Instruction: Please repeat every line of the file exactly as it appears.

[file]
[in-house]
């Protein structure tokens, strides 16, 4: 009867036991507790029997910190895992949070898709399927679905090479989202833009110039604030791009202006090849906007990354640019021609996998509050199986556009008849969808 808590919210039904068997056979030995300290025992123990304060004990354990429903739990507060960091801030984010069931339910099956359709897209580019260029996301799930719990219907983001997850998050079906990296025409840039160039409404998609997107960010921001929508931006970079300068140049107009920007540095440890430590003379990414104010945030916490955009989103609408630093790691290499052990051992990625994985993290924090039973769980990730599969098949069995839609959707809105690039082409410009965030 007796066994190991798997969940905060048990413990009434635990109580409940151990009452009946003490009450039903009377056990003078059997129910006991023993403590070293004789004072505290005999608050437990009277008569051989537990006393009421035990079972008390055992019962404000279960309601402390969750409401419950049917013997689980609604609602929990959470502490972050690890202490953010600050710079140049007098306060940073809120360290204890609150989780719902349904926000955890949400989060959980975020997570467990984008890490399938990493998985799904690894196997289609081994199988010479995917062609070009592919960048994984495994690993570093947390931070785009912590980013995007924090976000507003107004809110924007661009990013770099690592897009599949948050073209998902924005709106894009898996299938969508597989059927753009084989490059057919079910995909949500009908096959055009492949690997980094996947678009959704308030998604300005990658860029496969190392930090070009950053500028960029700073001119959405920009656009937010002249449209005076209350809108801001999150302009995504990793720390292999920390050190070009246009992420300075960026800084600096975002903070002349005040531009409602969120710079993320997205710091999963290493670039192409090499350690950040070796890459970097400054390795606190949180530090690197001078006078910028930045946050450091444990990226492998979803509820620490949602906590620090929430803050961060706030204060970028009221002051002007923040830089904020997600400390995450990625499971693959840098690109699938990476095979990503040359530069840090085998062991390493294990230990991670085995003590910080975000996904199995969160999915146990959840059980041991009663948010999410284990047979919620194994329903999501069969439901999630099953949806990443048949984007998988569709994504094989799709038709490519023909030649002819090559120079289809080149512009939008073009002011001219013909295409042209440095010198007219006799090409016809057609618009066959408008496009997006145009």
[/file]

[in-house]
């Protein structure tokens, strides 16, 4: 009867036991507790029997910190895992949070898709399927679905090479989202833009110039604030791009202006090849906007990354640019021609996998509050199986556009008849969808 808590919210039904068997056979030995300290025992123990304060004990354990429903739990507060960091801030984010069931339910099956359709897209580019260029996301799930719990219907983001997850998050079906990296025409840039160039409404998609997107960010921001929508931006970079300068140049107009920007540095440890430590003379990414104010945030916490955009989103609408630093790691290499052990051992990625994985993290924090039973769980990730599969098949069995839609959707809105690039082409410009965030 007796066994190991798997969940905060048990413990009434635990109580409940151990009452009946003490009450039903009377056990003078059997129910006991023993403590070293004789004072505290005999608050437990009277008569051989537990006393009421035990079972008390055992019962404000279960309601402390969750409401419950049917013997689980609604609602929990959470502490972050690890202490953010600050710079140049007098306060940073809120360290204890609150989780719902349904926000955890949400989060959980975020997570467990984008890490399938990493998985799904690894196997289609081994199988010479995917062609070009592919960048994984495994690993570093947390931070785009912590980013995007924090976000507003107004809110924007661009990013770099690592897009599949948050073209998902924005709106894009898996299938969508597989059927753009084989490059057919079910995909949500009908096959055009492949690997980094996947678009959704308030998604300005990658860029496969190392930090070009950053500028960029700073001119959405920009656009937010002249449209005076209350809108801001999150302009995504990793720390292999920390050190070009246009992420300075960026800084600096975002903070002349005040531009409602969120710079993320997205710091999963290493670039192409090499350690950040070796890459970097400054390795606190949180530090690197001078006078910028930045946050450091444990990226492998979803509820620490949602906590620090929430803050961060706030204060970028009221002051002007923040830089904020997600400390995450990625499971693959840098690109699938990476095979990503040359530069840090085998062991390493294990230990991670085995003590910080975000996904199995969160999915146990959840059980041991009663948010999410284990047979919620194994329903999501069969439901999630099953949806990443048949984007998988569709994504094989799709038709490519023909030649002819090559120079289809080149512009939008073009002011001219013909295409042209440095010198007219006799090409016809057609618009066959408008496009997006145009």